The question asked was "is human creativity really what drives musical evolution, or is it consumer choice (ie. polularity)?"

I Agree with LariAnn; it tells us nothing about the causes of the selection pressures - the agents could be replaced with an automated searchable library indexing tunes by popularity, for even more successful 'emergent creativity', such that it is. Unfortunately it's just not the same kind as ours.

The beginnings of an AI that could appreciate music in the same way as us would need to have the same experience of octave equivalence - it would need to have the impression that all factors of two of a fundamental contain no information relative to it. This first step would be the easiest, compared to progressing that to an appreciation of harmony and dissonance, cadence & melody etc.

I've yet to see any research even making a start in this direction....
LariAnn
1.7 / 5 (6) Jun 18, 2012
@Parsec,

This is what Armand Leroi, the researcher and co-author, stated - "if blind variation and selection can do that . . . it should be able to make a pop tune". Well, only if intelligence is involved (in which case it is not blind variation and selection), which they seem to be ignoring in this case.
chromosome2
not rated yet Jun 18, 2012
chromosome2
3.7 / 5 (3) Jun 18, 2012
The variation is blind, the selection is not. Same as IRL.
Deathclock
2.3 / 5 (6) Jun 18, 2012
@Parsec,

This is what Armand Leroi, the researcher and co-author, stated - "if blind variation and selection can do that . . . it should be able to make a pop tune". Well, only if intelligence is involved (in which case it is not blind variation and selection), which they seem to be ignoring in this case.


What chromosome2 said, the variation is random and the selection is guided, this is exactly how biological evolution works.
TheGhostofOtto1923
3.9 / 5 (18) Jun 18, 2012
That isn't the question the researchers were asking. Obviously the evolution of music is driven by intelligent choices.
Hahaha right. The Secret of Fashion: ANYTHING will sound or look good if it is worn or performed by healthy, attractive young people.

Meanwhile old rockers cry out in fury and indignation:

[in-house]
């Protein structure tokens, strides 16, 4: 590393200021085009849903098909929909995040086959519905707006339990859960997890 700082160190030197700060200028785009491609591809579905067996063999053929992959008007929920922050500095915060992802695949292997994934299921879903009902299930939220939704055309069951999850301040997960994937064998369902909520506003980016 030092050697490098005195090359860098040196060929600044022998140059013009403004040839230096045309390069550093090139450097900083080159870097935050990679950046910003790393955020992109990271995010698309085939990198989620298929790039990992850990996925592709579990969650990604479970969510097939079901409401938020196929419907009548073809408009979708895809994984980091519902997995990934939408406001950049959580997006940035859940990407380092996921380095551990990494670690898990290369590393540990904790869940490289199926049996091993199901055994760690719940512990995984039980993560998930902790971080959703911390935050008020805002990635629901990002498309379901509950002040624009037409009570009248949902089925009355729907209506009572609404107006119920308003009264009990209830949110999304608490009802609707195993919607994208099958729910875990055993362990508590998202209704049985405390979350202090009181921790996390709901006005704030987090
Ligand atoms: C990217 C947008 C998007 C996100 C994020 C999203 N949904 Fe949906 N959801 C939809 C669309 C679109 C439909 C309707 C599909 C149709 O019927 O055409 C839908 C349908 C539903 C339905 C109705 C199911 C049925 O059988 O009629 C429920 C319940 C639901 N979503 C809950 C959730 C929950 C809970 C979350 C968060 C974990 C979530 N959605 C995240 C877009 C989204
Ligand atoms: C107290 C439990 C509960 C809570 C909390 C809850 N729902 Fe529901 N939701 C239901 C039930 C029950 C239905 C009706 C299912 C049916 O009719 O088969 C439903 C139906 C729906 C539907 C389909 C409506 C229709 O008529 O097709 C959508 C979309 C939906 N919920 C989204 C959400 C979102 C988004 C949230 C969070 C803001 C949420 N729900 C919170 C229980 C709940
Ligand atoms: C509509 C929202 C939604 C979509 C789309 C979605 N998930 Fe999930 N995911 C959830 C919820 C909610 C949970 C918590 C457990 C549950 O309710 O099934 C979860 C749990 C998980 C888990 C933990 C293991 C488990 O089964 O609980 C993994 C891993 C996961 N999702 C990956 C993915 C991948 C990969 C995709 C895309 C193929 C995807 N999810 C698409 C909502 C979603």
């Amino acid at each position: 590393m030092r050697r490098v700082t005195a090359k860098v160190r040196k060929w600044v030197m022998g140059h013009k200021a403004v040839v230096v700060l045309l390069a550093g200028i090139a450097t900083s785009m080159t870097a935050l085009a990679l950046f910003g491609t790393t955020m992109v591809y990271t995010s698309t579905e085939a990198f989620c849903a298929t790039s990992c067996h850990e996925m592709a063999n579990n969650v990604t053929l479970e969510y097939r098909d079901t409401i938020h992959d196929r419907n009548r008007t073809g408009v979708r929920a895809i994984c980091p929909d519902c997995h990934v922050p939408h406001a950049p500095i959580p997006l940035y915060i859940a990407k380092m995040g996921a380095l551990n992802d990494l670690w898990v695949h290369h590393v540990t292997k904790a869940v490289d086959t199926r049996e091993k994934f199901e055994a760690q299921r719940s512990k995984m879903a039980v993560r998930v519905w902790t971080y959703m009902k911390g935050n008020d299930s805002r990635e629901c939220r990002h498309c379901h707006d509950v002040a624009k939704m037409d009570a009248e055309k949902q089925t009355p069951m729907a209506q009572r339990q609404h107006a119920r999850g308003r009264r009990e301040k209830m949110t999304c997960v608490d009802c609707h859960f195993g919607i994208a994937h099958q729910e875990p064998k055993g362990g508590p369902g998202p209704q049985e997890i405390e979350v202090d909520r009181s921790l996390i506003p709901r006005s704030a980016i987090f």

http://www.youtub...pp_video
MandoZink
4.8 / 5 (4) Jun 18, 2012
This trial and error method for selecting the most commonly pleasant ambiance certainly seems to have produced exactly that. However, I see little connection to the process that flickers in the brain of a talented musician/composer. That spark of inspiration that results in a uniquely satisfying aural dance through an emotional maze of sonic delight is missing in this process.

Excuse me. I should have just said the results are pleasant but got no soul.
dtxx
5 / 5 (2) Jun 18, 2012
After listening to the audio quote, I actually don't think the first loops sound bad at all. If you took apart modern music and analyzed it on a track-by-track basis you would hear things that sound very similar. Of course, all this means is that producers will rely on generated/random sequences that they select. Most modern music engines provide for such generation, and it's at the heart of some electronic genres. Even random arrpegiation can be so beautiful, though admittedly this is a much more highly ordered structure than random tones.

It's also interesting that major chord harmonics are the first attribute selected for. As someone who plays the blue harmonica, I can tell you that these are some of the most pleasing and interesting tonal constructions for the human ear. The change between generation 0 and 500 is much more significant than the change betweengeneration 500 and 3000, regardless of rythmic elements.
no1nose
1.4 / 5 (10) Jun 18, 2012
What simplistic crap. Why doesn't the idea of evolution itself evolve into something interesting?
PussyCat_Eyes
1.4 / 5 (11) Jun 19, 2012
That isn't the question the researchers were asking. Obviously the evolution of music is driven by intelligent choices.
Hahaha right. The Secret of Fashion: ANYTHING will sound or look good if it is worn or performed by healthy, attractive young people.

Meanwhile old rockers cry out in fury and indignation:
http://www.youtub...pp_video
- TheGhostofOtto1923

So says those wiki jockeys like the NAZI-LOVER TheGhostofOtto1923 aka TheGhostofOtto1932, idolater of the WW2 NAZI SS Officer, Otto Skorzeny, who became secretary and hatchet man of Adolph Schnikelgruber Hitler. HIS con game is to pretend to be more knowledgeable than anyone else in this website, while rushing to Wikipedia to find out that information, then voting everyone down with his sock puppet names.
Suddenly he's a music expert....an aficionado blah blah blah
TheGhostofOtto1923
4.1 / 5 (18) Jun 19, 2012
Sorry p/r/r/p crossposting is a-ginst physorg guidelines
http://phys.org/help/comments/

-I had to send the CEO of physorg an email. Again. Did he/she/it give you my number yet?

Schnickelgruber. Find that on buzzle?
CardacianNeverid
2.3 / 5 (6) Jun 19, 2012
Yet another thread ruined by PussyTard Pirouette/Ritchie/Russky. Why isn't he banned yet?
Msafwan
5 / 5 (1) Jun 19, 2012
I think after 10,000 generation the music will still sound the same.
Husky
3.5 / 5 (2) Jun 19, 2012
Sometimes music evolves too much, to cater to the widest possible audience and it loses the sharp distinct edges that made it interesting, take for instance mid 90 trance and house wich was really creative and far far out, then it all became popular due Tiesto mainstream in 2000 with lots of layered synths with easy to swallow polished 24 bit melody, boooring! I want my dj Scott Project, my Prodigy and Dritte Raum back, but fortunately somebody will come along and push it into yet another directions like progressive psytrance wich has some sharp edges and a ton of reverb...
Husky
not rated yet Jun 19, 2012
oh and i absolutely can't stand that new skrillex dubcore stuff (maybe i am getting old?) but I respect what they are doing because elements of it will mate with other styles and pieces fall into place.